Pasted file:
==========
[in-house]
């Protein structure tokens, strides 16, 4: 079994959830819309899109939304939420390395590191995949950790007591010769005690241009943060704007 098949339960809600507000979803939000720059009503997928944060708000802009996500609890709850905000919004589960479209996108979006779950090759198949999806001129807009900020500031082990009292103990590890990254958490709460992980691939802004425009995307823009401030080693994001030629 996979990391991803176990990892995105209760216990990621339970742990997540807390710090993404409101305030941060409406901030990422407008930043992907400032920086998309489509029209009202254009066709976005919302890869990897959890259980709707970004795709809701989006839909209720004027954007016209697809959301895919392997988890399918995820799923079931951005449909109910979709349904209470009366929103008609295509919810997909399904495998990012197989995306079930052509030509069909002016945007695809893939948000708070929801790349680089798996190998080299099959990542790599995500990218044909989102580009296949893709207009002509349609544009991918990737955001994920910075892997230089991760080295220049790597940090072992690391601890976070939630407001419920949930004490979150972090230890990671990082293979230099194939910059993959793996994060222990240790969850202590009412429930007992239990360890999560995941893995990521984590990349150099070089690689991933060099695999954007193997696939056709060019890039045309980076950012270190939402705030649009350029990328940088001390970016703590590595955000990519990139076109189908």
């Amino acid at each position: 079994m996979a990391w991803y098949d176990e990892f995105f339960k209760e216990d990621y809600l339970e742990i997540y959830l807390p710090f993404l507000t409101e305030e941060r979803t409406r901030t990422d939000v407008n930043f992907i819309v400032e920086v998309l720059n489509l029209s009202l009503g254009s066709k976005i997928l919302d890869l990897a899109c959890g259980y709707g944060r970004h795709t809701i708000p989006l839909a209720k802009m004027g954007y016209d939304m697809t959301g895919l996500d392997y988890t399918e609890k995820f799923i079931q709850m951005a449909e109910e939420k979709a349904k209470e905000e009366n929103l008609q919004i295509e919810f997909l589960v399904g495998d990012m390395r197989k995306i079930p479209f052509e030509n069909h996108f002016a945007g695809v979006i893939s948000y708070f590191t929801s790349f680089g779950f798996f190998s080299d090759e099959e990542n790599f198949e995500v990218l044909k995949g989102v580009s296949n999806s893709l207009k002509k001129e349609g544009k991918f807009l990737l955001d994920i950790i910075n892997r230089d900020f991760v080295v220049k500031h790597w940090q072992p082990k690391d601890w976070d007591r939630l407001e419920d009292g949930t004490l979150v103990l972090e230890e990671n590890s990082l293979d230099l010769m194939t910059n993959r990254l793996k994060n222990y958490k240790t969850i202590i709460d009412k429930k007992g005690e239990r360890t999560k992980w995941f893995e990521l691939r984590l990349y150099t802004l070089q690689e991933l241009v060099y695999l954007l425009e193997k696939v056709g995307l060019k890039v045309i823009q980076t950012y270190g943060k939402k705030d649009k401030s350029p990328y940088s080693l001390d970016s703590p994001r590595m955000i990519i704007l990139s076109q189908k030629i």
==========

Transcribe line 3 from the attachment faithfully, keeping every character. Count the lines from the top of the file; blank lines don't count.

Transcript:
């Amino acid at each position: 079994m996979a990391w991803y098949d176990e990892f995105f339960k209760e216990d990621y809600l339970e742990i997540y959830l807390p710090f993404l507000t409101e305030e941060r979803t409406r901030t990422d939000v407008n930043f992907i819309v400032e920086v998309l720059n489509l029209s009202l009503g254009s066709k976005i997928l919302d890869l990897a899109c959890g259980y709707g944060r970004h795709t809701i708000p989006l839909a209720k802009m004027g954007y016209d939304m697809t959301g895919l996500d392997y988890t399918e609890k995820f799923i079931q709850m951005a449909e109910e939420k979709a349904k209470e905000e009366n929103l008609q919004i295509e919810f997909l589960v399904g495998d990012m390395r197989k995306i079930p479209f052509e030509n069909h996108f002016a945007g695809v979006i893939s948000y708070f590191t929801s790349f680089g779950f798996f190998s080299d090759e099959e990542n790599f198949e995500v990218l044909k995949g989102v580009s296949n999806s893709l207009k002509k001129e349609g544009k991918f807009l990737l955001d994920i950790i910075n892997r230089d900020f991760v080295v220049k500031h790597w940090q072992p082990k690391d601890w976070d007591r939630l407001e419920d009292g949930t004490l979150v103990l972090e230890e990671n590890s990082l293979d230099l010769m194939t910059n993959r990254l793996k994060n222990y958490k240790t969850i202590i709460d009412k429930k007992g005690e239990r360890t999560k992980w995941f893995e990521l691939r984590l990349y150099t802004l070089q690689e991933l241009v060099y695999l954007l425009e193997k696939v056709g995307l060019k890039v045309i823009q980076t950012y270190g943060k939402k705030d649009k401030s350029p990328y940088s080693l001390d970016s703590p994001r590595m955000i990519i704007l990139s076109q189908k030629i």